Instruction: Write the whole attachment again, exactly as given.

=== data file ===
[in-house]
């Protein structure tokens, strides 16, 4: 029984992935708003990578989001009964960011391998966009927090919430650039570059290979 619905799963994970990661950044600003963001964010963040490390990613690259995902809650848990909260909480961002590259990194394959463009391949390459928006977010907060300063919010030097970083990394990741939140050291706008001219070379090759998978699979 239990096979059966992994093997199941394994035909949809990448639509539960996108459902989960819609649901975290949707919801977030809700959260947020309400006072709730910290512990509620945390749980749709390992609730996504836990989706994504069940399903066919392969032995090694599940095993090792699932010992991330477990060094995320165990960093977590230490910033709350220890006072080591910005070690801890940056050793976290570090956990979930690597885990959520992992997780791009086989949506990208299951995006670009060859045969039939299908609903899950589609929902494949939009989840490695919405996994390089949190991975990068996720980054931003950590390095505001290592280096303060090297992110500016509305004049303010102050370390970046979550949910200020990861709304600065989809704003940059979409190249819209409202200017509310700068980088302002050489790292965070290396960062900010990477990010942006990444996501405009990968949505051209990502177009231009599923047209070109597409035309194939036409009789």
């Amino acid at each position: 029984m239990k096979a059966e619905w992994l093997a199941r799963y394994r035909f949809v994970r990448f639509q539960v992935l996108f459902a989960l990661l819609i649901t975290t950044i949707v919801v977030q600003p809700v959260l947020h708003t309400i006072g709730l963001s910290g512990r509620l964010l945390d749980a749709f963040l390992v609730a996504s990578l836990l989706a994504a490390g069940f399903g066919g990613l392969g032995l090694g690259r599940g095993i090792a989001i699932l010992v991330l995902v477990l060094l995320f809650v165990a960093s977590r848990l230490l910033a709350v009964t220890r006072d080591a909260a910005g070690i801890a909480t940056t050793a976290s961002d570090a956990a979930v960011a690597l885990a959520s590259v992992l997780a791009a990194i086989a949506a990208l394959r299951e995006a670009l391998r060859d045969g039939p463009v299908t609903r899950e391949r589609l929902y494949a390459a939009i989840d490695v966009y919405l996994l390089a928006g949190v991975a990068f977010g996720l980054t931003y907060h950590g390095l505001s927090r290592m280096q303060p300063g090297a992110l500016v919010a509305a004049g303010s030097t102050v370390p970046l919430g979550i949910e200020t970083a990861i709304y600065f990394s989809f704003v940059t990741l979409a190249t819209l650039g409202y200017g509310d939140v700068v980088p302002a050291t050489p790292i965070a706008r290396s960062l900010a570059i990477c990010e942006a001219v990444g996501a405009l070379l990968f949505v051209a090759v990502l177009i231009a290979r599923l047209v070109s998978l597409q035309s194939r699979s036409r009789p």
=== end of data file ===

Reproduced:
[in-house]
């Protein structure tokens, strides 16, 4: 029984992935708003990578989001009964960011391998966009927090919430650039570059290979 619905799963994970990661950044600003963001964010963040490390990613690259995902809650848990909260909480961002590259990194394959463009391949390459928006977010907060300063919010030097970083990394990741939140050291706008001219070379090759998978699979 239990096979059966992994093997199941394994035909949809990448639509539960996108459902989960819609649901975290949707919801977030809700959260947020309400006072709730910290512990509620945390749980749709390992609730996504836990989706994504069940399903066919392969032995090694599940095993090792699932010992991330477990060094995320165990960093977590230490910033709350220890006072080591910005070690801890940056050793976290570090956990979930690597885990959520992992997780791009086989949506990208299951995006670009060859045969039939299908609903899950589609929902494949939009989840490695919405996994390089949190991975990068996720980054931003950590390095505001290592280096303060090297992110500016509305004049303010102050370390970046979550949910200020990861709304600065989809704003940059979409190249819209409202200017509310700068980088302002050489790292965070290396960062900010990477990010942006990444996501405009990968949505051209990502177009231009599923047209070109597409035309194939036409009789």
């Amino acid at each position: 029984m239990k096979a059966e619905w992994l093997a199941r799963y394994r035909f949809v994970r990448f639509q539960v992935l996108f459902a989960l990661l819609i649901t975290t950044i949707v919801v977030q600003p809700v959260l947020h708003t309400i006072g709730l963001s910290g512990r509620l964010l945390d749980a749709f963040l390992v609730a996504s990578l836990l989706a994504a490390g069940f399903g066919g990613l392969g032995l090694g690259r599940g095993i090792a989001i699932l010992v991330l995902v477990l060094l995320f809650v165990a960093s977590r848990l230490l910033a709350v009964t220890r006072d080591a909260a910005g070690i801890a909480t940056t050793a976290s961002d570090a956990a979930v960011a690597l885990a959520s590259v992992l997780a791009a990194i086989a949506a990208l394959r299951e995006a670009l391998r060859d045969g039939p463009v299908t609903r899950e391949r589609l929902y494949a390459a939009i989840d490695v966009y919405l996994l390089a928006g949190v991975a990068f977010g996720l980054t931003y907060h950590g390095l505001s927090r290592m280096q303060p300063g090297a992110l500016v919010a509305a004049g303010s030097t102050v370390p970046l919430g979550i949910e200020t970083a990861i709304y600065f990394s989809f704003v940059t990741l979409a190249t819209l650039g409202y200017g509310d939140v700068v980088p302002a050291t050489p790292i965070a706008r290396s960062l900010a570059i990477c990010e942006a001219v990444g996501a405009l070379l990968f949505v051209a090759v990502l177009i231009a290979r599923l047209v070109s998978l597409q035309s194939r699979s036409r009789p």